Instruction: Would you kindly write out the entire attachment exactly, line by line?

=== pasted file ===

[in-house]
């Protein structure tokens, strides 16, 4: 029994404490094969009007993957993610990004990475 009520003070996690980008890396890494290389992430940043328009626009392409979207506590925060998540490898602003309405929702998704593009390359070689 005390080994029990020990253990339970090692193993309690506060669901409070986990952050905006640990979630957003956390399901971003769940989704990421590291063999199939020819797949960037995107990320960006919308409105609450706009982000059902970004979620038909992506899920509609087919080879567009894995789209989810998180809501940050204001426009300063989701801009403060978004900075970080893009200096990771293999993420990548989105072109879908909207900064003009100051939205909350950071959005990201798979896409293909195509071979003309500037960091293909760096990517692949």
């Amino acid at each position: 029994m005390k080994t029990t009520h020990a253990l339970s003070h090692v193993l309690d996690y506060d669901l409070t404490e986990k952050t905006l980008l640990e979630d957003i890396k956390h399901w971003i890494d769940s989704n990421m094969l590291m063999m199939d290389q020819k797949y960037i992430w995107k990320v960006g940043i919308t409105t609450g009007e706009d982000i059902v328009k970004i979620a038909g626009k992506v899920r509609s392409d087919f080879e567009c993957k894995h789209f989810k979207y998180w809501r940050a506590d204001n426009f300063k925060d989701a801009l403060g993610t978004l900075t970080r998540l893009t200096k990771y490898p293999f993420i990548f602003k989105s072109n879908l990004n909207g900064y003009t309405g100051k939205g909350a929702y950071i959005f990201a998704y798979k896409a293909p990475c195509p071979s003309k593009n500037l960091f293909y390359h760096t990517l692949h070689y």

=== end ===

[in-house]
């Protein structure tokens, strides 16, 4: 029994404490094969009007993957993610990004990475 009520003070996690980008890396890494290389992430940043328009626009392409979207506590925060998540490898602003309405929702998704593009390359070689 005390080994029990020990253990339970090692193993309690506060669901409070986990952050905006640990979630957003956390399901971003769940989704990421590291063999199939020819797949960037995107990320960006919308409105609450706009982000059902970004979620038909992506899920509609087919080879567009894995789209989810998180809501940050204001426009300063989701801009403060978004900075970080893009200096990771293999993420990548989105072109879908909207900064003009100051939205909350950071959005990201798979896409293909195509071979003309500037960091293909760096990517692949």
């Amino acid at each position: 029994m005390k080994t029990t009520h020990a253990l339970s003070h090692v193993l309690d996690y506060d669901l409070t404490e986990k952050t905006l980008l640990e979630d957003i890396k956390h399901w971003i890494d769940s989704n990421m094969l590291m063999m199939d290389q020819k797949y960037i992430w995107k990320v960006g940043i919308t409105t609450g009007e706009d982000i059902v328009k970004i979620a038909g626009k992506v899920r509609s392409d087919f080879e567009c993957k894995h789209f989810k979207y998180w809501r940050a506590d204001n426009f300063k925060d989701a801009l403060g993610t978004l900075t970080r998540l893009t200096k990771y490898p293999f993420i990548f602003k989105s072109n879908l990004n909207g900064y003009t309405g100051k939205g909350a929702y950071i959005f990201a998704y798979k896409a293909p990475c195509p071979s003309k593009n500037l960091f293909y390359h760096t990517l692949h070689y």